WASHINGTON — Republicans are voting with their dollars in the San Joaquin Valley, where Rep. Jim Costa, D-Fresno, is now getting a run for his money.
Challenger Andy Vidak in recent days has proven notably successful in collecting money from Costa's GOP House colleagues. The contributions show that Republicans consider Vidak a viable contender.
In the last week alone, the Hanford-area cherry farmer reported raising $120,000. This includes contributions from 18 of Costa's Republican congressional colleagues, Federal Election Commission records show.
"It tells me they know what we know, that Jim (Costa) is in trouble," Vidak's chief of staff, Rudy Mendoza, said Friday. "This is a race to the finish line."
During the same last-minute rush over the past week, Costa reported raising $80,200. This includes contributions from 21 of his Democratic congressional colleagues.
Tracking the money from political pros helps show which races are considered cutting edge and which are not. Republican Mike Berryhill, for instance, has not collected any money from GOP lawmakers over the past week to bolster his faltering challenge to Rep. Dennis Cardoza, D-Merced, in the 18th Congressional District.
The past week's contributions build upon the last major fundraising reports, which covered money collected as of Oct. 13. Those reports, too, showed Vidak and Costa in a highly competitive race.
As of Oct. 13, Vidak reported having $151,856 available and campaign debts of $18,868. Costa reported having $162,296 available and campaign debts of $75,000.
Many post-Oct. 13 contributions into the 20th Congressional District race come from so-called leadership political action committees. These are set up by lawmakers who distribute funds under such stirring names as the Eye of the Tiger PAC and the Growth & Prosperity PAC.
These latter two were established by Rep. Spencer Bachus, R-Ala., and Rep. Steve Scalise, R-La., respectively. Both are among Vidak's recent contributors.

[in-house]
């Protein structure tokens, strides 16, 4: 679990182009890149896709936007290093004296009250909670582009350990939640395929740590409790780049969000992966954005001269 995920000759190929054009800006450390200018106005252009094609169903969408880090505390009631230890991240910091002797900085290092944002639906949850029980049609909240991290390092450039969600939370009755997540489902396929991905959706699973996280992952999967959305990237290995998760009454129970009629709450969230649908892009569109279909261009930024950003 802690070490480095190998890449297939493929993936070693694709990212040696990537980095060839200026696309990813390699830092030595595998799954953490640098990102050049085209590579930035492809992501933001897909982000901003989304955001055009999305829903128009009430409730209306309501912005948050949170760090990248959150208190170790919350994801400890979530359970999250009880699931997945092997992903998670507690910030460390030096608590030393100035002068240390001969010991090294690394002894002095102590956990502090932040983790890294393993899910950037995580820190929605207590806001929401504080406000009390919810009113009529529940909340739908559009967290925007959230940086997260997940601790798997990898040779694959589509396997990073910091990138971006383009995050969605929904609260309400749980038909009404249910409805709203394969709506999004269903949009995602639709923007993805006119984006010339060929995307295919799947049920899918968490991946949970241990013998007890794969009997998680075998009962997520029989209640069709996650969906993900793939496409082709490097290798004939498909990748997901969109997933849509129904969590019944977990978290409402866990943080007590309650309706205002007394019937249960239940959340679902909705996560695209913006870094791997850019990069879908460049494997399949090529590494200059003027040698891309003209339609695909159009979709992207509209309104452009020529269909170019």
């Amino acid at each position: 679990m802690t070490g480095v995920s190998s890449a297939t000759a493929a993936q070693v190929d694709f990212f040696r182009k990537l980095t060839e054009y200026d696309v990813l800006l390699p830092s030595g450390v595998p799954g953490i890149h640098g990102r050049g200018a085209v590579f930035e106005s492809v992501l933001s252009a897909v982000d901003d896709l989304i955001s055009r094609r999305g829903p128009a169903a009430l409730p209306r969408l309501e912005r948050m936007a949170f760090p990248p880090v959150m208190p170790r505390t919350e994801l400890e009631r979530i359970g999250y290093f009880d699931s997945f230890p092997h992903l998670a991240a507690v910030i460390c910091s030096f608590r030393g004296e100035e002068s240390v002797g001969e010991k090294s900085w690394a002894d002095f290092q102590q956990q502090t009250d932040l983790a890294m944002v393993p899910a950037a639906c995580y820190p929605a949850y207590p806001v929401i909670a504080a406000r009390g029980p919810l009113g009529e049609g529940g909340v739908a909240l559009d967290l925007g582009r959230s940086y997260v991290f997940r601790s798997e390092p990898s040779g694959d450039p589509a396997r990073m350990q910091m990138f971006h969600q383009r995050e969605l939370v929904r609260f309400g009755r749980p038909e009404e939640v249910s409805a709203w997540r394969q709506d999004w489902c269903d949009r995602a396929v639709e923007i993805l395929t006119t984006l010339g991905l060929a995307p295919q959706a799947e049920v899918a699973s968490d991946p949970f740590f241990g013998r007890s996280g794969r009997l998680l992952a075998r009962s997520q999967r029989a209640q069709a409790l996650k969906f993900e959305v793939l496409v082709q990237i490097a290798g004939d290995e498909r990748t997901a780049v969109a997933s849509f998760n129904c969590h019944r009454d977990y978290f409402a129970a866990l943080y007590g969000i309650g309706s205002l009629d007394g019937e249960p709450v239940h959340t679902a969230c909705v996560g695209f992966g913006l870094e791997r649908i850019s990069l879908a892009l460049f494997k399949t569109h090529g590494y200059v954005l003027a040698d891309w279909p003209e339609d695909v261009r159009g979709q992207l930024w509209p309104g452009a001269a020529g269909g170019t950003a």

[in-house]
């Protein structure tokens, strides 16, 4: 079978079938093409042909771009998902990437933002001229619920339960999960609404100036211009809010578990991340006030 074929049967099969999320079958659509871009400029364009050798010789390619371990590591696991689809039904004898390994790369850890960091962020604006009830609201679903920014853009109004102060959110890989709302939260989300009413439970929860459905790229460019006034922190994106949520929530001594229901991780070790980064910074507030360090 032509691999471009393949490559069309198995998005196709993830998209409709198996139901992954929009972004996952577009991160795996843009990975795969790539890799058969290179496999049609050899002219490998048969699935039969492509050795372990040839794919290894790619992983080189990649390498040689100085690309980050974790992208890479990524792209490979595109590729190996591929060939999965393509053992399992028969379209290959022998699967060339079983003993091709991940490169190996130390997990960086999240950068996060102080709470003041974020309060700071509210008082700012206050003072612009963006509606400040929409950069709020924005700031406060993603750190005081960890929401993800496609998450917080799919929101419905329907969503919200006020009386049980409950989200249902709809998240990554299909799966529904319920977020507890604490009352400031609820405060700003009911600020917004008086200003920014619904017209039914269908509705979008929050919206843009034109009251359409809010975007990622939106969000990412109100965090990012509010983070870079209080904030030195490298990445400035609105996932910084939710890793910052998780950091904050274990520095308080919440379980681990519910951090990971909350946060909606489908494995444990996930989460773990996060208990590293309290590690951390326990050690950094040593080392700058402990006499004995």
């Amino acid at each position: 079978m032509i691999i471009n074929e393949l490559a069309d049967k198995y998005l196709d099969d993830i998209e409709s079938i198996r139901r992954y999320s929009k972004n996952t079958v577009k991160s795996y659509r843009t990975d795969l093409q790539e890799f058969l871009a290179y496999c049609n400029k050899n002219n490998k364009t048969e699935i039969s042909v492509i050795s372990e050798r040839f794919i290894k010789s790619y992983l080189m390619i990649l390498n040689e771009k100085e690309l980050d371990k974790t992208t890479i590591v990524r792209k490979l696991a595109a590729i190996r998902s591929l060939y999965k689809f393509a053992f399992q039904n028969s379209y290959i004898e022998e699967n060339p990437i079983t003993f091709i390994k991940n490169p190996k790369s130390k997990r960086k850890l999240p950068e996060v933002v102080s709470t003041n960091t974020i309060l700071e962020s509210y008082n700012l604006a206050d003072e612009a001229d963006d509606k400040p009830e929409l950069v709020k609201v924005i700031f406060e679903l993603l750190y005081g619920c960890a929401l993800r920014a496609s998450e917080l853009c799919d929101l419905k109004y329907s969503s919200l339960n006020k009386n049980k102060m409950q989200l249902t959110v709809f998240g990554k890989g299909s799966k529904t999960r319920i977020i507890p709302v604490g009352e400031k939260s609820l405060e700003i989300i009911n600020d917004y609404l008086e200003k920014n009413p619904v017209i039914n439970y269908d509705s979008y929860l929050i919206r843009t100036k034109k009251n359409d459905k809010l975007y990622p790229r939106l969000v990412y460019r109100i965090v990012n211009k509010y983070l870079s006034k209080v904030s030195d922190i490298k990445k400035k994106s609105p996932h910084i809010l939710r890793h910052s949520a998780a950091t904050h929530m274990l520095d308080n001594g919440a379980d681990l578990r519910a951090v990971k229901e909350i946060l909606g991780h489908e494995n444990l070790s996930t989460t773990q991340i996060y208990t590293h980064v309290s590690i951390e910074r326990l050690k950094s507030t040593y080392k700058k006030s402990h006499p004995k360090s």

Agricultural PACs that have financially backed Costa in the past, including those representing the cotton-growing giant J.G. Boswell Co. and the California Grape and Tree Fruit League, also have recently put money into Vidak's campaign. Costa is still pulling in other big farm contributions, from local growers as well as national groups like the Associated Milk Producers and the National Turkey Federation.
Outside groups are making their own investments in the congressional district that includes all or portions of Kings, Fresno and Kern counties.
On Tuesday, a Republican political funding group called American Crossroads GPS reported paying a whopping $337,825 for a package of anti-Costa ad buys. Founded with the help of former Bush administration political guru Karl Rove, American Crossroads GPS is set up under a provision of tax law that does not require publication of its donors.
Costa, too, is getting outside help. In the last week, Federal Election Commission records show, the Democratic Congressional Campaign Committee paid $365,349 for anti-Vidak ads.
The Democratic investments are both good news and a sobering reminder for Costa. The ads will help undermine his opponent, but the last-minute Democratic helping hand exemplifies party anxieties about a coming Republican wave.
Many political analysts predict Republicans will gain the 39 seats needed to reclaim control of the House of Representatives. The GOP surge threatens to swamp even some hidebound Democratic districts.
By the numbers, the 20th Congressional District should be reliably Democratic. Democrats hold a 51-to-31 percent voter registration advantage.